I was placed in solitary confinement twice. Three months in a cold cell in Isle de Pines and 10 months in ‘5 and a half’ in Pina del Río. During the second period I was kept entirely naked because I refused to don the blue uniform of the ‘rehabilitated’ which the guards gave me, because I refused the so-called rehabilitation. On another occasion, from March to December 1967, ten of us were confined in a single six by twelve foot cell. There were only two beds and we had to take turns every two hours to sleep. On one occasion I was kept 72 hours without being able to take a bath or wash in any way.
I was beaten many times. Each time they made a round of inspection they beat us. Once I was beaten because I refused to give the name of a prisoner who had a small radio hidden away. After that time I was sent to solitary confinement for three months. That was the occasion I saw Francisco Navales assassinated, one month before we were removed from the Isle de Pines.
He was murdered, as far as I know for no specific motive. He told me that when they came for him he though he would at last be taken to see his sick mother. But they took him to the cell where I was. That was when he told me he thought he would go to see his mother. He did not know why he had been taken there. After he had been with me one hour a guard entered with a baseball bat and went up to him. Francisco tried to escape from the cell and flee from the guard. He did not know there was another guard behind the door of the cell waiting for him. When he started to run the guard fired a burst at point-blank range. Blood, bits of liver and intestines, were strewn over the floor and walls of the cell.
From the prison ‘5 and a half’, I was transferred to La Cabaña, to a cell black below floor-level, together with another hundred prisoners. The walls of this block are running with water. They are extremely hot in summer and cold in winter. During the winter, they kept us shivering in our underwear, because they did not allow us to put on the khaki uniform of those who had not been ‘rehabilitated.’ They wanted to make us put on the blue uniform again. We went on a hunger strike in protest for 35 days.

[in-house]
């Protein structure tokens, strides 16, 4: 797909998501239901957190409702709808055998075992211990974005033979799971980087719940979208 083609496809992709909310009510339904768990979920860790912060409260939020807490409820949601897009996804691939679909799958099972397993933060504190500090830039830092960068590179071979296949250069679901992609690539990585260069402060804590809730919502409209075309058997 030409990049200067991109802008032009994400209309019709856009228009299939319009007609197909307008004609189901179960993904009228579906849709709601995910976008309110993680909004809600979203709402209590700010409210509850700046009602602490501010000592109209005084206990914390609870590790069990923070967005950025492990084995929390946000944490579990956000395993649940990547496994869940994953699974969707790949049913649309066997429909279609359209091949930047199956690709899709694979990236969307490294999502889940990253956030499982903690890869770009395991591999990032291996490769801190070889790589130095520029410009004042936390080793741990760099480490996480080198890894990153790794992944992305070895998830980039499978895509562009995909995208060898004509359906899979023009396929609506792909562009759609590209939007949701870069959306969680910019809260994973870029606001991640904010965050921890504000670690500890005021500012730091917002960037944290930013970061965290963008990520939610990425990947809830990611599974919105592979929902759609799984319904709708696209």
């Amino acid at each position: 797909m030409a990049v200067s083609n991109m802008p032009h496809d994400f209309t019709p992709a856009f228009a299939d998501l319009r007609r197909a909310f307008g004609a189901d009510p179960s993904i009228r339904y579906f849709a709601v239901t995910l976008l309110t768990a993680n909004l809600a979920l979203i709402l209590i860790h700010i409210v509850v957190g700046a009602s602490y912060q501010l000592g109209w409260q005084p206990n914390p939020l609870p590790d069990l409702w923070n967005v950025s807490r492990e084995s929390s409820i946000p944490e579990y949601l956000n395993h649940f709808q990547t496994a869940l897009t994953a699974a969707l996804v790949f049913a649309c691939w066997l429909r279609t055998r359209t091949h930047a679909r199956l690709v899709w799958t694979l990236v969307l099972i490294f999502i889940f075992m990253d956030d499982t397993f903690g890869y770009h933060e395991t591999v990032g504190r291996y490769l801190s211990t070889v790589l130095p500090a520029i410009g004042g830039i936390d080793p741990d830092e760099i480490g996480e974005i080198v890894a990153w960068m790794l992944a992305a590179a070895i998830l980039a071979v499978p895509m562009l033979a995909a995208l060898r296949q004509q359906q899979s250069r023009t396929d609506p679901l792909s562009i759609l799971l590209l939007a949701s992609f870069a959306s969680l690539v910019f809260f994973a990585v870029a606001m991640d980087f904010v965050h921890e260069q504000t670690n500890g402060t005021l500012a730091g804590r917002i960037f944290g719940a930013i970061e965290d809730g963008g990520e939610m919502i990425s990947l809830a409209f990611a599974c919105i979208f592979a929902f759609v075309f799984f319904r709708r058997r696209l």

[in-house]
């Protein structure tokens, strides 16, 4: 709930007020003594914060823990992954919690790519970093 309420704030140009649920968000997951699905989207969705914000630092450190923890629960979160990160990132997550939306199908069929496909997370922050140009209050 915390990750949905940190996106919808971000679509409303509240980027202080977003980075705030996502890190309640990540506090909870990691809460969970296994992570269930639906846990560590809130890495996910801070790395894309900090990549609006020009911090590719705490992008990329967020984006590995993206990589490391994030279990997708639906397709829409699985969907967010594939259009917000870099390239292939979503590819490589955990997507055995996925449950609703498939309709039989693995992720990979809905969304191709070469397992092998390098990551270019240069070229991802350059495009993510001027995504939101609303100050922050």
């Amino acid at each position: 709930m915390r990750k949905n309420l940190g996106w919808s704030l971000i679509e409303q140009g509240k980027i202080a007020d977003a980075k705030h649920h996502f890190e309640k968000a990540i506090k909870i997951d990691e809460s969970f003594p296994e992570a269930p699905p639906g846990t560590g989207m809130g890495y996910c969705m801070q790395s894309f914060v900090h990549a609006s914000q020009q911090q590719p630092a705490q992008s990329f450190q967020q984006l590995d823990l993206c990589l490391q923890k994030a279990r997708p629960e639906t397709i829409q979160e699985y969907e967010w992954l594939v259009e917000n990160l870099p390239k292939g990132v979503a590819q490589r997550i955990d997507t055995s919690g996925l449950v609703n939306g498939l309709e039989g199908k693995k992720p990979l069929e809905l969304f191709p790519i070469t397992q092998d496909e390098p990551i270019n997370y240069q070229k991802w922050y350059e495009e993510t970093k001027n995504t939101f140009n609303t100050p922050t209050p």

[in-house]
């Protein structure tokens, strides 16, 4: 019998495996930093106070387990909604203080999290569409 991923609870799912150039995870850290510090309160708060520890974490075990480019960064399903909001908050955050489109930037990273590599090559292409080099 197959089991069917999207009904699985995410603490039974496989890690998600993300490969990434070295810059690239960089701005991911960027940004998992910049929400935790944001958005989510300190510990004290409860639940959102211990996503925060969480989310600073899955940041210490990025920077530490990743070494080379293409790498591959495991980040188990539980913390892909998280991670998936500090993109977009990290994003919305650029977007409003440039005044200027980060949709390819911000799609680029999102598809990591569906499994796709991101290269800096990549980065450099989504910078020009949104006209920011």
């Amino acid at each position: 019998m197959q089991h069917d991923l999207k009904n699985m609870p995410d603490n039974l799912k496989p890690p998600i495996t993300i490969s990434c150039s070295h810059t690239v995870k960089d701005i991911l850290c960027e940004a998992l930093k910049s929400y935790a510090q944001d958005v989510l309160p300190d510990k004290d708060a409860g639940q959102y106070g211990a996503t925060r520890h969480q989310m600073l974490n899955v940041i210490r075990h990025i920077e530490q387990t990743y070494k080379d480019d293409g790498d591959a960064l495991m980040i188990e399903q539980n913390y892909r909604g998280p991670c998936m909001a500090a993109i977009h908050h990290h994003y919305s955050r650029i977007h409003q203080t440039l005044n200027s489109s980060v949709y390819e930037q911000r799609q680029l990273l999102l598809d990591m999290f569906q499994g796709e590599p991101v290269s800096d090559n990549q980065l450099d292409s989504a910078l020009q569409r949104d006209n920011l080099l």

A year before that, we went on a hunger strike that lasted 20 days. Carmelo Cuadra died during that hunger strike, without receiving medical assistance.”
7. In the Memorandum dated October 24, 1974, it is stated that:19
“ … At our appearance on April 16, our denunciation report was accompanied by a letter smuggled out of La Cabaña Prison in Havana, in which it was stated that there were growing irregularities in the scant provisions of food (boiled macaroni and boiled cabbage). The writer told of how the prisoners in one block did not eat for one day so that prisoners in another block could have full rations. The are plotting against us in some way, said the letter. They want to make us go on a hunger strike in protest, but we will not, it added.
“On June 24, Commander Medardo Lemus, Head of the Prisons, ordered that the hard-core prisoners, that is, those who refuse to wear the blue uniform of the ‘rehabilitated’ and reject the hard labor involved in the Marxist-Leninist indoctrination and who, as a result, have been kept for years in their underwear in the damp cell blocks of the two-hundred year old military fortress, should put on the blue uniform and join the common prisoners in their meals. When they refused, the already notorious Commander (well-known for achieving his promotions by means of beating after beating and murder after murder) declared the 44 most recalcitrant prisoners to be on a hunger strike, confined them to block 12, and ordered that all medicine, including the breathing apparatus needed for those with asthma, and even aspirin, be taken away from those who were ill.